Competition: Social Darwinists saw competition and struggle operating both internally and externally in societies, and competition separated the efficient and able from those less evolved, at least if laissez-faire policies were in place. They called for an end to ‘interference’ in the natural processes and for ‘survival of the fittest’. While they did not condone physical violence and destruction, they sought to achieve their objective—the destruction of their rivals—through economic means. Moreover, they insisted that the prosperous and dominant peoples should produce children at high rates while the poor and unsuccessful, with fewer resources and opportunities, should be discouraged and even prevented from producing children on as large a scale. Societies worldwide, however, were not in accord with Social Darwinism: fertility rates were declining among the upper social and economic classes but on the rise among the lower classes.
Social Darwinists,” notes Mills (2006), “often blamed the government, including policies which relieved unemployment and destitution, as the reason for the contrary outcome.” They argued that social welfare measures preserved inferior racial stock and encouraged their reproduction. They pointed to the demographics: the poor (i.e. “the inferior”) had many children while the well-to-do (“the superior” had fewer children— the opposite of what ‘should’ have happened.
Eventually Social Darwinists began to argue that society and government should become actively involved to ensure that what they thought should happen actually did happen, and this line of thinking led to the birth of Eugenics—biological engineering and selective breeding of humans. Eugenicists tried to apply to humans the knowledge and practices that had been developed for the breeding of domestic animals.
In Canada and the U. S., eugenicist and Social Darwinists tended to focus on immigration policies. Both countries passed anti-Asian legislation and erected political and social barriers to immigration. In British Columbia, serious riots and public pressure induced the legislature to pass laws to restrict the immigration of Indians from Asia.
Among the Imperial Federationists in Canada (many of whom were Social Darwinists), there was a great deal of concern in the last two decades before 1914 about immigration from southern, eastern and central Europe, from which increasing proportions of immigrants were coming. These immigrants were regarded as greatly “inferior” to “British,” “Germanic” or “Nordic” “races,” and therefore their presence threatened to reduce the quality of the “racial stock” in Canada.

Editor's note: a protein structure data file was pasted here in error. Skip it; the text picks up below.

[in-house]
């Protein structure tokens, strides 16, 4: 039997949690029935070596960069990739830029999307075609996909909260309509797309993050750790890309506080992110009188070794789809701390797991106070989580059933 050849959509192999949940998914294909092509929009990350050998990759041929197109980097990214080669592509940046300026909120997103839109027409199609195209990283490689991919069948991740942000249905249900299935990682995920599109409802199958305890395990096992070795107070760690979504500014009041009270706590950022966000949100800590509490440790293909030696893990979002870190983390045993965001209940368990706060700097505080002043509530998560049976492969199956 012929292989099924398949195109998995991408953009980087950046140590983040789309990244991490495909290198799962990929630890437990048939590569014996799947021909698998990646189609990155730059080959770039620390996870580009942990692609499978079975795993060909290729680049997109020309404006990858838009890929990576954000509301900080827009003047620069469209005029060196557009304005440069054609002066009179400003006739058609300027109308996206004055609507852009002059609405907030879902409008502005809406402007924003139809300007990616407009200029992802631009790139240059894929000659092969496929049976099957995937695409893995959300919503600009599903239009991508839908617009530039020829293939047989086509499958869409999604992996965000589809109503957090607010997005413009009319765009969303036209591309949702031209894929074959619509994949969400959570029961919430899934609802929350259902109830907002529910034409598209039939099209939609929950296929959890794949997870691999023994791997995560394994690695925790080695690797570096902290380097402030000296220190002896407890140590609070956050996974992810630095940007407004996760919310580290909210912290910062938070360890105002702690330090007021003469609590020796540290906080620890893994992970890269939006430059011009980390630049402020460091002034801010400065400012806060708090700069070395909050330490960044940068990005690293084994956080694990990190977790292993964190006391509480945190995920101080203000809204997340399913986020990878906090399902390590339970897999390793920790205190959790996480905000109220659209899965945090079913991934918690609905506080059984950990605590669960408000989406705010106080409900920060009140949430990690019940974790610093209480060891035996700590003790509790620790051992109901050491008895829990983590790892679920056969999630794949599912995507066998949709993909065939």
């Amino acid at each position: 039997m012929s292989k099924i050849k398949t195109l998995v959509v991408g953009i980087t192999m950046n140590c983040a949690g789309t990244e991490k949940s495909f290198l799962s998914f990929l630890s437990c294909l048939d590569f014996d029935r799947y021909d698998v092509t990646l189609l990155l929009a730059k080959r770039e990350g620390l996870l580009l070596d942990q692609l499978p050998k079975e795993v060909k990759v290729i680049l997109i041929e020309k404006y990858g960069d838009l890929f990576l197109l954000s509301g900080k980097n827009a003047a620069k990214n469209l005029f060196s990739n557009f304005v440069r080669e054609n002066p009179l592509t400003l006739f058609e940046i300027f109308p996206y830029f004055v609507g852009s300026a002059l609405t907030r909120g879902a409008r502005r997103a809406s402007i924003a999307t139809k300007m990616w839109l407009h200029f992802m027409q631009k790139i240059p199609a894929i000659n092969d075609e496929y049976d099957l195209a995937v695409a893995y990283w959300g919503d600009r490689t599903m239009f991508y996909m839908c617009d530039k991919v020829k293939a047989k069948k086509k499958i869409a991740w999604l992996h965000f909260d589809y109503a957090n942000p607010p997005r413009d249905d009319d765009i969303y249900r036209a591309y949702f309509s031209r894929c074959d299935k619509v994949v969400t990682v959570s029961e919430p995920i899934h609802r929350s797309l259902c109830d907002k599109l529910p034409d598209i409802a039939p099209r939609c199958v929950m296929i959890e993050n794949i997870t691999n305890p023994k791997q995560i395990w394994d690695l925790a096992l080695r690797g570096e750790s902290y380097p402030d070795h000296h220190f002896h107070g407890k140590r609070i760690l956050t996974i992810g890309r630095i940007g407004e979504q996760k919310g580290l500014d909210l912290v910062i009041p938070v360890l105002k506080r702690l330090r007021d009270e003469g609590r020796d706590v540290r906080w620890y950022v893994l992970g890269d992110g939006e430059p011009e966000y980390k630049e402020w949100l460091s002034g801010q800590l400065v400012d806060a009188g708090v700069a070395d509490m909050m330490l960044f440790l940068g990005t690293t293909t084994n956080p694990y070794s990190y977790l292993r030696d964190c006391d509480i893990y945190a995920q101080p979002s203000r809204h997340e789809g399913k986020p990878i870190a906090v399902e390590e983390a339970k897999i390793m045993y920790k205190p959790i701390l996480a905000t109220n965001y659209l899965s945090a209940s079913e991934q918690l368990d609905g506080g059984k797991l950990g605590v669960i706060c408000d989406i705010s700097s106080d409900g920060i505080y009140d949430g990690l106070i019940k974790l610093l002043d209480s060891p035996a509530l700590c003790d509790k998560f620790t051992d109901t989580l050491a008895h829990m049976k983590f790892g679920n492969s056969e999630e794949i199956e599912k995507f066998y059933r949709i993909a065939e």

Mills offers amusing sidelights to this Social Darwinism. Charles Kellogg was a Social Darwinist and a zealot for ‘moral purity’. He thought that eggs and meat stimulated sexual appetites and urges. Thus, his invention of corn flakes was an attempt to find a quick and easy cereal substitute for bacon and eggs. He hoped this switch in diet would help young men to preserve their ‘moral purity’. The concern for ‘moral purity’ was certainly partly religious (Kellogg was active in the YMCA, which was a religious organization at that time), but it was also related to his concern to maintain and even to raise the quality of racial stock among young American men, as he was convinced that only the ‘pure’ could father healthy, sturdy children.
To be continued
About the author
Dr. Charles Quist-Adade is a faculty member and immediate past chair of the Sociology Department at Kwantlen Polytechnic University in British Columbia, Canada. He is the author and co-author of several books, including In the Shadows of the Kremlin and the White House: Africa’s Media Image from Communism to Post-Communism, Social Justice in Local and Global Contexts, The Intellectual and Political Legacies of Kwame Nkrumah (with Frances Chiang), Africa’s Many Divides and Africa’s Future: Pursuing Nkrumah`s Vision of Pan-Africanism in an Era of Globalization (with Vincent Dodoo). His research and teaching interests are: social justice, globalization and global inequalities, racialization and anti-racism, media and society, and social theory. His other areas of teaching and research interest revolve around Global South issues and religion.